Fluorescence lifetimes of nitrogen-vacancy color centers in individual diamond nanocrystals were measured at the interface between a glass substrate and a strongly scattering medium. Comparison of the results with values recorded from the same nanocrystals at the glass-air interface revealed fluctuations of fluorescence lifetimes in the scattering medium. After discussing a range of possible systematic effects, we attribute the observed lengthening of the lifetimes to the reduction of the local density of states. Our approach is very promising for exploring the strong three-dimensional localization of light directly on the microscopic scale. (C) 2010 Optical Society of America
Coherent nonlinear single-molecule microscopy
I. Gerhardt, G. Wrigge, J. Hwang, G. Zumofen, Vahid Sandoghdar
Physical Review A 82 063823 (2010) | Journal
We investigate a nonlinear localization microscopy method based on Rabi oscillations of single emitters. We demonstrate the fundamental working principle of this technique using a cryogenic far-field experiment in which subwavelength features smaller than lambda/10 are obtained. Using Monte Carlo simulations, we show the superior localization accuracy of this method under realistic conditions and a potential for higher acquisition speed or a lower number of required photons as compared to conventional linear schemes. The method can be adapted to other emitters than molecules and allows for the localization of several emitters at different distances to a single measurement pixel.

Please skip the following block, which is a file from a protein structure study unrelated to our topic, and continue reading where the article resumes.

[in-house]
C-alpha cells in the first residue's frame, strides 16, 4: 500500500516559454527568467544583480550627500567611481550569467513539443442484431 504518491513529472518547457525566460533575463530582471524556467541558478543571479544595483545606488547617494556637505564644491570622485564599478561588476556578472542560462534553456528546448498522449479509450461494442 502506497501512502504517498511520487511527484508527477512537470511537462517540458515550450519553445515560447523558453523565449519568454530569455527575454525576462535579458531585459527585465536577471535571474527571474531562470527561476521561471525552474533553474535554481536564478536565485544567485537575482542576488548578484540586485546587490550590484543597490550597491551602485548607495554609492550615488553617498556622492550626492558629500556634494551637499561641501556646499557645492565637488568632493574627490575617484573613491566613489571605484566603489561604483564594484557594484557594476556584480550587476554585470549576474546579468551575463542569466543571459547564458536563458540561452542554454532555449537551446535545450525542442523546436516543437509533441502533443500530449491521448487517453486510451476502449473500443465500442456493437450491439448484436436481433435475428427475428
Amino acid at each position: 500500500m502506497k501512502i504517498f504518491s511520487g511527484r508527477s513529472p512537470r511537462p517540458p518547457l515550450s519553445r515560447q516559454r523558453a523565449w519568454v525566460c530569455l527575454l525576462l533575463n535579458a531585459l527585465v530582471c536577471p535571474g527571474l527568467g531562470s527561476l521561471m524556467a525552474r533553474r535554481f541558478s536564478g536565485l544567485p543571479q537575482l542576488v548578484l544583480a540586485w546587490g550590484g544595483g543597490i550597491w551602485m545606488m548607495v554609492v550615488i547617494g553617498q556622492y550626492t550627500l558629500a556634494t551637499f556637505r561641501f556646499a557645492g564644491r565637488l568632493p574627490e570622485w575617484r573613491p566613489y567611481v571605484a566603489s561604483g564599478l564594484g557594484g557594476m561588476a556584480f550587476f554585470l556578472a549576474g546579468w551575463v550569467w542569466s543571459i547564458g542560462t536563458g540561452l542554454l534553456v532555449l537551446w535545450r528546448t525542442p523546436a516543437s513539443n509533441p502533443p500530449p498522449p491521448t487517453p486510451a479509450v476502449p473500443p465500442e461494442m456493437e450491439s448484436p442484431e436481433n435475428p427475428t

Quantum Interference of Tunably Indistinguishable Photons from Remote Organic Molecules
R. Lettow, Y. L. A. Rezus, A. Renn, G. Zumofen, E. Ikonen, Stephan Götzinger, Vahid Sandoghdar
Physical Review Letters 104 123605 (2010) | Journal
We demonstrate two-photon interference using two remote single molecules as bright solid-state sources of indistinguishable photons. By varying the transition frequency and spectral width of one molecule, we tune and explore the effect of photon distinguishability. We discuss future improvements on the brightness of single-photon beams, their integration by large numbers on chips, and the extension of our experimental scheme to coupling and entanglement of distant molecules.